“It illustrates the contradiction inherent within the government’s entire Cool Japan ideology,” Rusca adds. “Japan simply cannot successfully attempt to sell an image of a country where manga and anime and the contents industry is dominant, while in reality 95 percent of such content is the domain of the outcasts relegated to the odd parts of society, like Akihabara.”

While official Japan may be slow to act on the appeal of its native subcultural mavens, the rest of the world is keen to embrace them.

Last month, Morikawa flew to Paris to oversee “Manga←Tokyo,” an exhibition he curated for The National Arts Center, Tokyo, as part of the broader “Japonismes 2018” project between the governments of Japan and France, celebrating 160 years of peaceful relations between the two countries.

The exhibition was held in the Grande Hall in La Villette, a cavernous arts and culture center in the French capital. It featured a 1:1,000 scale model of Tokyo surrounded by massive video screens and installations from 90 manga series, in addition to film props, videos, SFX models, figurines and ukiyo-e woodblock prints. Also on display were models of trains, convenience stores, and other icons of everyday life in Tokyo, including a Shinto ema (votive tablet) stand, on which visitors could post their thoughts on the exhibit or draw their favorite characters.

The aim, Morikawa says, was to show Tokyo as a hybrid city, composed in equal parts of mundane physical realities and spaces spun from works of the imagination. Japan’s capital is a unique urban sprawl without a core, characterized by constant destruction and renewal, from the fires and earthquakes of the Edo Period (1603-1868), to the bombing raids of World War II, to the more modern “scrap-and-build” approach to reconstruction in contemporary architectural designs.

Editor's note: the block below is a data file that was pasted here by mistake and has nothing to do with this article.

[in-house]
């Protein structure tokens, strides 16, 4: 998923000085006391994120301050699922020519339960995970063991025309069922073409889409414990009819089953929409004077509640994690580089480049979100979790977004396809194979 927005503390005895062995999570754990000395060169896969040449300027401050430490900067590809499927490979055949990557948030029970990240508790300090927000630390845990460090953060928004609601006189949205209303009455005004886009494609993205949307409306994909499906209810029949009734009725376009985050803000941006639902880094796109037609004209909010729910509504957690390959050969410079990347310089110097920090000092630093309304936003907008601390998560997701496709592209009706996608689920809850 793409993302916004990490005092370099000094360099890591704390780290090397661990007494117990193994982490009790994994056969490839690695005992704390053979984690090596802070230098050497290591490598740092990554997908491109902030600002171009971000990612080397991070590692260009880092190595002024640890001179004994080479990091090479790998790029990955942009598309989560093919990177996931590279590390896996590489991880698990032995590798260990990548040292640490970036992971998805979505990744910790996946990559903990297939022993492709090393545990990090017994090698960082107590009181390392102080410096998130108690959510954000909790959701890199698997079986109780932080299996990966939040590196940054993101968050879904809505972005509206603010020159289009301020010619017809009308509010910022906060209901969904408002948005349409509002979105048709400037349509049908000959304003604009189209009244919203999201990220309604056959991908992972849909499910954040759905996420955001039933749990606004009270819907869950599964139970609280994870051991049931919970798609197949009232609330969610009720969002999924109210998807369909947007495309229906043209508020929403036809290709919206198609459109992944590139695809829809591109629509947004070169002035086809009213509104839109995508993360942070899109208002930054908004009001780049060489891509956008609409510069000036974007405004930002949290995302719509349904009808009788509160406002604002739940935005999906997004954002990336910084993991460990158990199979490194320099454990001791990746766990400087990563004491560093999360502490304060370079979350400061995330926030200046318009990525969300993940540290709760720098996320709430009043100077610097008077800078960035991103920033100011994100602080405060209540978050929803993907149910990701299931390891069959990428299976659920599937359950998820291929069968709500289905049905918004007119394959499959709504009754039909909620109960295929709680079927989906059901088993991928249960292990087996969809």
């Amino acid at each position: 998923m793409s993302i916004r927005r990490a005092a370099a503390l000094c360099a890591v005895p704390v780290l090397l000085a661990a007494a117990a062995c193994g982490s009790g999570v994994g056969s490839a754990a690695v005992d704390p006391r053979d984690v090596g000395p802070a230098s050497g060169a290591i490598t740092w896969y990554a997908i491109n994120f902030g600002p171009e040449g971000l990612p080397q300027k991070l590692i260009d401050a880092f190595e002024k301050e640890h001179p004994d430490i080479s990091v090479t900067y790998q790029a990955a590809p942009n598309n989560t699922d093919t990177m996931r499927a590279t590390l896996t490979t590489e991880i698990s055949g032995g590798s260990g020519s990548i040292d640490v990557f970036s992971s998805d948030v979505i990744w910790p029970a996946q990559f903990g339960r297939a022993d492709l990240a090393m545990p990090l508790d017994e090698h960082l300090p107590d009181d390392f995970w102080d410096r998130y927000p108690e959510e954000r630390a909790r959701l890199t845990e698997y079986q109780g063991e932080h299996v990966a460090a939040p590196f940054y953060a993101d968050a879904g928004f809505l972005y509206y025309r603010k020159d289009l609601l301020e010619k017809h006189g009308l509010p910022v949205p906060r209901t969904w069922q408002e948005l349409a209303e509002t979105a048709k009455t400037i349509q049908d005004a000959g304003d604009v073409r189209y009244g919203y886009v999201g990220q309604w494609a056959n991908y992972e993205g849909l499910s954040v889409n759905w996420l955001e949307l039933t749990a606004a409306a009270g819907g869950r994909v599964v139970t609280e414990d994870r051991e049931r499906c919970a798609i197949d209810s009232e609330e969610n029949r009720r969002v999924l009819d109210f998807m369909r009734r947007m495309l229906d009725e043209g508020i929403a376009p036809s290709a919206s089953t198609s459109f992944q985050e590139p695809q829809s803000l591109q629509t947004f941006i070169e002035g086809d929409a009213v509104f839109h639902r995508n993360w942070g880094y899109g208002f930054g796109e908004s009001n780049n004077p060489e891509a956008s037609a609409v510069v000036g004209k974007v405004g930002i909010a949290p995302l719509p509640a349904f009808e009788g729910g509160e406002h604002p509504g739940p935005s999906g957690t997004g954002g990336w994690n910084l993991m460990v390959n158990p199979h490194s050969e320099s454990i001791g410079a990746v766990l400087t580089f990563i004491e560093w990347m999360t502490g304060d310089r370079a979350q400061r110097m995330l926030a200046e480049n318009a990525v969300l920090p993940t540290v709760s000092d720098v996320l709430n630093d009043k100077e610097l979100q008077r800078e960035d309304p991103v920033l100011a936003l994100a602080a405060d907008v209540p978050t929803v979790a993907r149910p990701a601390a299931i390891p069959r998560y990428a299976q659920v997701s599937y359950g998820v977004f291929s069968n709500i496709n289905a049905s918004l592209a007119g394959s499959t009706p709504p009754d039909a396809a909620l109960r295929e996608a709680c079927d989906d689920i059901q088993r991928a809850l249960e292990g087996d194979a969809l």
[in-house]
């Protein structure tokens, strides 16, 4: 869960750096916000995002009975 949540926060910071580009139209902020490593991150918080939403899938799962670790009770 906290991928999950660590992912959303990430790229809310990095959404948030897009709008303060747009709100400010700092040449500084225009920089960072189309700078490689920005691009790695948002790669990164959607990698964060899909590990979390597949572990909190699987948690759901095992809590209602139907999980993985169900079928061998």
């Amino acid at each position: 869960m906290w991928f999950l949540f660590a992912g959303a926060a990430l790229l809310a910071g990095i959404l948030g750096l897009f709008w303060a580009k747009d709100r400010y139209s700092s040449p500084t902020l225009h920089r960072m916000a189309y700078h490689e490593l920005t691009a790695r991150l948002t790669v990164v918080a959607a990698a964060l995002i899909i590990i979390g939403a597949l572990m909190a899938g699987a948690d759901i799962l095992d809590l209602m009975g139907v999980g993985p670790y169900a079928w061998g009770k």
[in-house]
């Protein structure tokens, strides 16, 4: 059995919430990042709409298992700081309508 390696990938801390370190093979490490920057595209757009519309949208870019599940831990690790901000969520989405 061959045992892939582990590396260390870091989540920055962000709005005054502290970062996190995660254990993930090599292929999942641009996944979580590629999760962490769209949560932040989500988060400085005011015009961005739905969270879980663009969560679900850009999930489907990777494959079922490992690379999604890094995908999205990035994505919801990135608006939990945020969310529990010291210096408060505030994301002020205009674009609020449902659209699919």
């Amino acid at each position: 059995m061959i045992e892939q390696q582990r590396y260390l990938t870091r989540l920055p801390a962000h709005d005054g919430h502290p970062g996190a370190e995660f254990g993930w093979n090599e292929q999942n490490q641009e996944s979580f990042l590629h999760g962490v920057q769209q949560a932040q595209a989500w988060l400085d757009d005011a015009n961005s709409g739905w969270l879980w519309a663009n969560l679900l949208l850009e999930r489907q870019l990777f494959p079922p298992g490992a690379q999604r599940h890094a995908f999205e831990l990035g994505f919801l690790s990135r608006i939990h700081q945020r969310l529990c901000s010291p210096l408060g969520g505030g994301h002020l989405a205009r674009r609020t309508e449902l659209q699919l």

The essence of Tokyo is bound to its impermanence and instability. Unlike Europe, Japan rebuilds its cities anew, without trying to replicate their former physical selves.

“Every time Tokyo got rebuilt, we didn’t really reconstruct what was originally there,” Morikawa says. “Mostly, we remade an entirely new cityscape out of the rubble.”

This process of constant change reconfigures the conventional roles of fact and fiction in Morikawa’s vision of Tokyo. Imaginative narratives in manga or anime or other subcultural products may convey a Tokyo that no longer physically exists, but that is truer to the memory and history of the city’s experience.

“Manga←Tokyo” closed on Dec. 30 after a month-long run, but there is talk of its revival at a venue in Tokyo to coincide with the city’s hosting of the 2020 Olympic Games.

If the bureaucrats can get their act together, next year may see both of Morikawa’s celebrations of Japanese subculture, his exhibition and the national manga museum, finally come to fruition at home. Sadly, that’s a big “if.”

Roland Kelts is the author of “Japanamerica: How Japanese Pop Culture has Invaded the U.S.” and is a visiting lecturer at Waseda University.